There is something to be said of the yin and yang of life in general. I truly believe that yoga and the skills it provides can be the yin to the yang of children’s lifestyles. So many children are overly stimulated with not only all sorts of electronics but so many extracurricular activities including an assortment of different sports as well. Yoga helps children listen with a caring heart. As a lifelong learner, I enjoy sharing my passion of yoga with others because it can bring smiles and a new sense of consciousness to ones’ life. With yoga, children can stretch, relax and breathe in a way they’re not normally accustomed. Yoga is such a great compliment to everyday life.

Reaching Teens with Written Words

Group of Teens

Ever since I can remember, my “down” time has been spent reading. Nothing beats curling up in a warm, comfy chair with a great book. And secretly, yes, I did enjoy the summer reading assignments for school! It is no wonder why Reading Comes Alive With Yoga (RCAWY) is the Element that ultimately encouraged me to learn the YogaKids way.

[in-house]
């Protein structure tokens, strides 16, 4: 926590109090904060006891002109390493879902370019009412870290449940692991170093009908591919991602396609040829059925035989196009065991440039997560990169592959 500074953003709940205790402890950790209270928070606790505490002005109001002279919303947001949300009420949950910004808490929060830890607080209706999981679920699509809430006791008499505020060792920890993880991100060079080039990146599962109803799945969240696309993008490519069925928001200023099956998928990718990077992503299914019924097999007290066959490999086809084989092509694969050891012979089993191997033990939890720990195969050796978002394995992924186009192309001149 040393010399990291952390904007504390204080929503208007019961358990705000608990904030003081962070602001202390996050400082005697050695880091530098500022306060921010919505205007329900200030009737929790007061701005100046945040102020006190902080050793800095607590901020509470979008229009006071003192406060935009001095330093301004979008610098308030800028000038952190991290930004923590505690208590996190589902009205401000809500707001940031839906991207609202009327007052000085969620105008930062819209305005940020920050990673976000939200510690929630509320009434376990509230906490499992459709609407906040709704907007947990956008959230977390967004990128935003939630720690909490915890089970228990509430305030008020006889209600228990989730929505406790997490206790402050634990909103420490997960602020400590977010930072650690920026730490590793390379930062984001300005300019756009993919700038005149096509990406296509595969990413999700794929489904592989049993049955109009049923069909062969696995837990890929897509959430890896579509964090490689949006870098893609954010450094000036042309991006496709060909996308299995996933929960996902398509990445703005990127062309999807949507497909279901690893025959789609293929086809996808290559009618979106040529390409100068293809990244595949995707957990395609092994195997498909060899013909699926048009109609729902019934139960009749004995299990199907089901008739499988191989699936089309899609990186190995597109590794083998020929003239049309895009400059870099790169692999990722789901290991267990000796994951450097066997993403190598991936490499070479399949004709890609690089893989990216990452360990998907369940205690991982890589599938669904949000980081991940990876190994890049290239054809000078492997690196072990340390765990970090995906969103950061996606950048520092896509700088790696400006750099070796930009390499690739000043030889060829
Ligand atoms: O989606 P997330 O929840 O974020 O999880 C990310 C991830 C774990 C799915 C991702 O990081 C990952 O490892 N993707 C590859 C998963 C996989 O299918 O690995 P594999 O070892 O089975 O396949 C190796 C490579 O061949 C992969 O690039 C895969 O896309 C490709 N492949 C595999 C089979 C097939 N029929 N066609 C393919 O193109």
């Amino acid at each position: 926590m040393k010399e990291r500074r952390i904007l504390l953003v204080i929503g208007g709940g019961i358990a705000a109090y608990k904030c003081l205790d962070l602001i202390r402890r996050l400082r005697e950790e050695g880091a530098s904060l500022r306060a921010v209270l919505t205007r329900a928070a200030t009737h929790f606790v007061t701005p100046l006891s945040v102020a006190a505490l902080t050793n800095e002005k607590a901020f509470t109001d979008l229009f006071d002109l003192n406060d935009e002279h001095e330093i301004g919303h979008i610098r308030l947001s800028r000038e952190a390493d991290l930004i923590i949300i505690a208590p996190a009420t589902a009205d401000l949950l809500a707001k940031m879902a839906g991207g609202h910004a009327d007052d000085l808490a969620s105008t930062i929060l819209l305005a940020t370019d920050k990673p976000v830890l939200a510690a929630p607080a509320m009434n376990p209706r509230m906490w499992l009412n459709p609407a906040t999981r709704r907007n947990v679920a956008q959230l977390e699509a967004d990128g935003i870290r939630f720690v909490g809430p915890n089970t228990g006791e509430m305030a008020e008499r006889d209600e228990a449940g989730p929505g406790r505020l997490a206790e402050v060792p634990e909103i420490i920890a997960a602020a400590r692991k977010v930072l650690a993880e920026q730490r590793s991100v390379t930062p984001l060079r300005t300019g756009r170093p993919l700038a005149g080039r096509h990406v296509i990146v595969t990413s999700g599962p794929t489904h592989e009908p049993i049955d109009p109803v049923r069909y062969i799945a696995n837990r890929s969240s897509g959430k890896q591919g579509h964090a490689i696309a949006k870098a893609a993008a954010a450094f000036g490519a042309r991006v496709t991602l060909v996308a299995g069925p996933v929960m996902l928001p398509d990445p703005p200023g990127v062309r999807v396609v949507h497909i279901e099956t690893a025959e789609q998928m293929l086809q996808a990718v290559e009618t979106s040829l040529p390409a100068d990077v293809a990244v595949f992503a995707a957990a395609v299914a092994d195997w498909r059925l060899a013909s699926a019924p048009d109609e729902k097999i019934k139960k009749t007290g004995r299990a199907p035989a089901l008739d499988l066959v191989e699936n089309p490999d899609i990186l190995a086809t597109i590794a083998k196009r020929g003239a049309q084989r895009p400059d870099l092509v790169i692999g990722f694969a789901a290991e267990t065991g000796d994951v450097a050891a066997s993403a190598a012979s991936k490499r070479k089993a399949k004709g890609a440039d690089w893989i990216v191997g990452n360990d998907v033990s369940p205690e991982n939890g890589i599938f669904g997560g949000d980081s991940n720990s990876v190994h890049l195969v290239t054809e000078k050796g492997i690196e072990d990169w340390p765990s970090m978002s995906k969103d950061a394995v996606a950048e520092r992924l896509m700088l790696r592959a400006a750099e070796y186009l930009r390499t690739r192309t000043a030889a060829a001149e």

One of my favorite places to go is the local library. I hunt through the children’s section in search of colorful picture books where the artwork can really inspire great visuals for younger readers. But while I find reading material quite readily for the 10 and under crowd, I have to get a little creative for my older students. I can’t read a lengthly novel to them and they’re not so interested in picture books anymore! Fortunately, the value of the written word comes in many forms…

In my Teens classes, I use poetry to encourage introspection — an activity that teens really gravitate toward. The poem “Breath” by Thich Nhat Hanh connects meaning to the breath. I read each line with a pause afterwards so that we can take several quiet breaths together. This is a great way to both bring attention to the breath and begin a class with quiet mindfulness.